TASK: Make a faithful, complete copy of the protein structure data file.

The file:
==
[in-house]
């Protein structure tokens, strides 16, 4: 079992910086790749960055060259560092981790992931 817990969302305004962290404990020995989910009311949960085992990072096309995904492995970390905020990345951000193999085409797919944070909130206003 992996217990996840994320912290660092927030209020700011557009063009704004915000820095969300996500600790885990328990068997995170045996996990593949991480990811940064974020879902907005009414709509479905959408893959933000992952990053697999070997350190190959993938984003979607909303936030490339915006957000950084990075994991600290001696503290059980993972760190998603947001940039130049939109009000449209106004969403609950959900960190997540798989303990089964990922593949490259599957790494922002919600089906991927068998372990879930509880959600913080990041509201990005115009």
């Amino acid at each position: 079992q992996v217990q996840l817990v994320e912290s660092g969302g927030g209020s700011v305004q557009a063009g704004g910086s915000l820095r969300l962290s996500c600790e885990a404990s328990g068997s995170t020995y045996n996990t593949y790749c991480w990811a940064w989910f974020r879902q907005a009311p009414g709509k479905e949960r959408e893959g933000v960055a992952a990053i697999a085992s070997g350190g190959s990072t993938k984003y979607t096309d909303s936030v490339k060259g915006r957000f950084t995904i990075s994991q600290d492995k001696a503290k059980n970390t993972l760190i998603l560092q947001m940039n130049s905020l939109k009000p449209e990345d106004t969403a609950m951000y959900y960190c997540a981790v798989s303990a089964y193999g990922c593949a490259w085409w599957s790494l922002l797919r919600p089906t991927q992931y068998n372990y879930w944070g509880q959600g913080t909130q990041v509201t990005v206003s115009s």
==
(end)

[in-house]
């Protein structure tokens, strides 16, 4: 079992910086790749960055060259560092981790992931 817990969302305004962290404990020995989910009311949960085992990072096309995904492995970390905020990345951000193999085409797919944070909130206003 992996217990996840994320912290660092927030209020700011557009063009704004915000820095969300996500600790885990328990068997995170045996996990593949991480990811940064974020879902907005009414709509479905959408893959933000992952990053697999070997350190190959993938984003979607909303936030490339915006957000950084990075994991600290001696503290059980993972760190998603947001940039130049939109009000449209106004969403609950959900960190997540798989303990089964990922593949490259599957790494922002919600089906991927068998372990879930509880959600913080990041509201990005115009």
């Amino acid at each position: 079992q992996v217990q996840l817990v994320e912290s660092g969302g927030g209020s700011v305004q557009a063009g704004g910086s915000l820095r969300l962290s996500c600790e885990a404990s328990g068997s995170t020995y045996n996990t593949y790749c991480w990811a940064w989910f974020r879902q907005a009311p009414g709509k479905e949960r959408e893959g933000v960055a992952a990053i697999a085992s070997g350190g190959s990072t993938k984003y979607t096309d909303s936030v490339k060259g915006r957000f950084t995904i990075s994991q600290d492995k001696a503290k059980n970390t993972l760190i998603l560092q947001m940039n130049s905020l939109k009000p449209e990345d106004t969403a609950m951000y959900y960190c997540a981790v798989s303990a089964y193999g990922c593949a490259w085409w599957s790494l922002l797919r919600p089906t991927q992931y068998n372990y879930w944070g509880q959600g913080t909130q990041v509201t990005v206003s115009s």